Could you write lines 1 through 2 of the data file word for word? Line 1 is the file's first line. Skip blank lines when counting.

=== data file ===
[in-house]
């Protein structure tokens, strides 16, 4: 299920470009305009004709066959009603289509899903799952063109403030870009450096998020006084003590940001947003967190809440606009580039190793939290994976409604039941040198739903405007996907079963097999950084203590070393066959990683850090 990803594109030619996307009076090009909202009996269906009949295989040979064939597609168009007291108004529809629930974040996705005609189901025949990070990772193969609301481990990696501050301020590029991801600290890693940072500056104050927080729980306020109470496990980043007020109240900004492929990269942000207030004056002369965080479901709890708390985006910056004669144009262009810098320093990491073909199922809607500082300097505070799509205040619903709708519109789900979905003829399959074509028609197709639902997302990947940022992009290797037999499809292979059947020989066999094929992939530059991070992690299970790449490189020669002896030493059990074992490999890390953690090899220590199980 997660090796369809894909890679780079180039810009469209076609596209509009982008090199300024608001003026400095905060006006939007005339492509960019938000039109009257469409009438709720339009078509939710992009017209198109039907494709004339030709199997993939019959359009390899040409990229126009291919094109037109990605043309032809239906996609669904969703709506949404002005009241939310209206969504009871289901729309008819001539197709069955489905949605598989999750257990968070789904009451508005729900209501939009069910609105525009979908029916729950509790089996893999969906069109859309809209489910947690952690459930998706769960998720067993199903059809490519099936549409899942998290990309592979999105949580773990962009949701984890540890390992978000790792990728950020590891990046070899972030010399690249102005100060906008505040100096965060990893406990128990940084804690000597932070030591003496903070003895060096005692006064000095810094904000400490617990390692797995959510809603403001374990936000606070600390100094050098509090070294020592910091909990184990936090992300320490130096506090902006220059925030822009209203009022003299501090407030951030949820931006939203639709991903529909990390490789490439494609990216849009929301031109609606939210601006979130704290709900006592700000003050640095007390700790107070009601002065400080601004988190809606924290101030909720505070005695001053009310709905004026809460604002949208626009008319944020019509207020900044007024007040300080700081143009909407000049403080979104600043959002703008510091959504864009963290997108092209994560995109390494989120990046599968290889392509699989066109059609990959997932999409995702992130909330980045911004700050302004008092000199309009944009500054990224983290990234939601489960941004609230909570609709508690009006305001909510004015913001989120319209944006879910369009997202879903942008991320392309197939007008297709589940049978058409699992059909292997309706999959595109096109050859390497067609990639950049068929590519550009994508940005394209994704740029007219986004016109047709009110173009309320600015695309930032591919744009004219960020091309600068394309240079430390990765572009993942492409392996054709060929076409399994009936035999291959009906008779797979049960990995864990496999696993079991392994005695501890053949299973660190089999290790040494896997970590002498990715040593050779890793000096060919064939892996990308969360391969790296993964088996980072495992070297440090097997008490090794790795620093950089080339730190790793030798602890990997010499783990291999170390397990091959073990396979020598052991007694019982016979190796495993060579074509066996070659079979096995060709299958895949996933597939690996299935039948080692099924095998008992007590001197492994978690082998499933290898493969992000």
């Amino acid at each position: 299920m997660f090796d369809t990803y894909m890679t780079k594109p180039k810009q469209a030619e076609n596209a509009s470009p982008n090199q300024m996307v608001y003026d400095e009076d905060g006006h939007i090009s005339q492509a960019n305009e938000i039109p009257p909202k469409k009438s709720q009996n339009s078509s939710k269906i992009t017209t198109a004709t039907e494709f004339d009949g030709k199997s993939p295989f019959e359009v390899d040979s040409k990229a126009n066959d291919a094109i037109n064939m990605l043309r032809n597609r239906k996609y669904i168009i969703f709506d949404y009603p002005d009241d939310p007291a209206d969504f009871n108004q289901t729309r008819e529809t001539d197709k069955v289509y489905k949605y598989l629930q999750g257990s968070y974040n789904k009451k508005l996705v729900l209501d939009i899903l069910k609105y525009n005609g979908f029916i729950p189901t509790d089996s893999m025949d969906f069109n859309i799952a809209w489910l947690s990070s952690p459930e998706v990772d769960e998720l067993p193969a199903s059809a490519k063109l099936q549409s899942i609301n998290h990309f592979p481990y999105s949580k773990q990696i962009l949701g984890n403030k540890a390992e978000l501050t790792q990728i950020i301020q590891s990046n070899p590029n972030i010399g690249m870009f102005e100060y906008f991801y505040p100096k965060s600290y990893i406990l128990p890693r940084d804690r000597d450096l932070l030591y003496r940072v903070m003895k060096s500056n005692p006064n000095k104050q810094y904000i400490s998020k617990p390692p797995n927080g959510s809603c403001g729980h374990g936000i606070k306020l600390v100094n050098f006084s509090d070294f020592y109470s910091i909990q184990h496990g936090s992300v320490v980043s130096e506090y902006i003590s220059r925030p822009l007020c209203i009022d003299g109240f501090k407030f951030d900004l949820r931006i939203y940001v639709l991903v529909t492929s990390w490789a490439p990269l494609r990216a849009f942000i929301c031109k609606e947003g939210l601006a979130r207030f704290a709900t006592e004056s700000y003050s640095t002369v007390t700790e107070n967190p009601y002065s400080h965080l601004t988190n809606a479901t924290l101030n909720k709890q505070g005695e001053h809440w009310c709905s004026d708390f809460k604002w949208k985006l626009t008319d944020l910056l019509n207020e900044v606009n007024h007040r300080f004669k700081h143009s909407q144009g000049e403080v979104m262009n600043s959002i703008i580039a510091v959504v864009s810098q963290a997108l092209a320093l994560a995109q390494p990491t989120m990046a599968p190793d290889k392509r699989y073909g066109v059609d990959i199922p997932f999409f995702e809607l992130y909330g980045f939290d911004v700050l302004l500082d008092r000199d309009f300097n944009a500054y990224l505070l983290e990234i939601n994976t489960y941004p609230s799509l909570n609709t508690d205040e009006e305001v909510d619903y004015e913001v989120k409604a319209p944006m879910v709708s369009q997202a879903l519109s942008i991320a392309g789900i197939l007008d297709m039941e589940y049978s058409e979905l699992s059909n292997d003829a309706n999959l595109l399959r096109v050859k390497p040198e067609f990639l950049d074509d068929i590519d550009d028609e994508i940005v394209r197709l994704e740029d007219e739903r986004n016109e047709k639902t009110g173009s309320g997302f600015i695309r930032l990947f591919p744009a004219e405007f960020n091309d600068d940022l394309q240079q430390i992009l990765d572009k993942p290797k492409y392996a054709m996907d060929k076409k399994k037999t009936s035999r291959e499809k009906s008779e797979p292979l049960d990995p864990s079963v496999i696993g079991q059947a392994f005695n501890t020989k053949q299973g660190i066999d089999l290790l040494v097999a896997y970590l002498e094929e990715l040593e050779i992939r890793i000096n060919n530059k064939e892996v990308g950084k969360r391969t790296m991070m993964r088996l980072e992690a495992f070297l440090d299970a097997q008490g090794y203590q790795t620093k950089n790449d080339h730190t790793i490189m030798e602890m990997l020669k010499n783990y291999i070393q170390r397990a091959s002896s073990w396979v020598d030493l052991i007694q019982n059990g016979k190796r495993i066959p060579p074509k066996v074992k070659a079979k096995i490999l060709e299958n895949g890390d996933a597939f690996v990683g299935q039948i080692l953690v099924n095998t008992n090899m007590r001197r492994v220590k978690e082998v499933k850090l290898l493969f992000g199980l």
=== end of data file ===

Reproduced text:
[in-house]
């Protein structure tokens, strides 16, 4: 299920470009305009004709066959009603289509899903799952063109403030870009450096998020006084003590940001947003967190809440606009580039190793939290994976409604039941040198739903405007996907079963097999950084203590070393066959990683850090 990803594109030619996307009076090009909202009996269906009949295989040979064939597609168009007291108004529809629930974040996705005609189901025949990070990772193969609301481990990696501050301020590029991801600290890693940072500056104050927080729980306020109470496990980043007020109240900004492929990269942000207030004056002369965080479901709890708390985006910056004669144009262009810098320093990491073909199922809607500082300097505070799509205040619903709708519109789900979905003829399959074509028609197709639902997302990947940022992009290797037999499809292979059947020989066999094929992939530059991070992690299970790449490189020669002896030493059990074992490999890390953690090899220590199980 997660090796369809894909890679780079180039810009469209076609596209509009982008090199300024608001003026400095905060006006939007005339492509960019938000039109009257469409009438709720339009078509939710992009017209198109039907494709004339030709199997993939019959359009390899040409990229126009291919094109037109990605043309032809239906996609669904969703709506949404002005009241939310209206969504009871289901729309008819001539197709069955489905949605598989999750257990968070789904009451508005729900209501939009069910609105525009979908029916729950509790089996893999969906069109859309809209489910947690952690459930998706769960998720067993199903059809490519099936549409899942998290990309592979999105949580773990962009949701984890540890390992978000790792990728950020590891990046070899972030010399690249102005100060906008505040100096965060990893406990128990940084804690000597932070030591003496903070003895060096005692006064000095810094904000400490617990390692797995959510809603403001374990936000606070600390100094050098509090070294020592910091909990184990936090992300320490130096506090902006220059925030822009209203009022003299501090407030951030949820931006939203639709991903529909990390490789490439494609990216849009929301031109609606939210601006979130704290709900006592700000003050640095007390700790107070009601002065400080601004988190809606924290101030909720505070005695001053009310709905004026809460604002949208626009008319944020019509207020900044007024007040300080700081143009909407000049403080979104600043959002703008510091959504864009963290997108092209994560995109390494989120990046599968290889392509699989066109059609990959997932999409995702992130909330980045911004700050302004008092000199309009944009500054990224983290990234939601489960941004609230909570609709508690009006305001909510004015913001989120319209944006879910369009997202879903942008991320392309197939007008297709589940049978058409699992059909292997309706999959595109096109050859390497067609990639950049068929590519550009994508940005394209994704740029007219986004016109047709009110173009309320600015695309930032591919744009004219960020091309600068394309240079430390990765572009993942492409392996054709060929076409399994009936035999291959009906008779797979049960990995864990496999696993079991392994005695501890053949299973660190089999290790040494896997970590002498990715040593050779890793000096060919064939892996990308969360391969790296993964088996980072495992070297440090097997008490090794790795620093950089080339730190790793030798602890990997010499783990291999170390397990091959073990396979020598052991007694019982016979190796495993060579074509066996070659079979096995060709299958895949996933597939690996299935039948080692099924095998008992007590001197492994978690082998499933290898493969992000």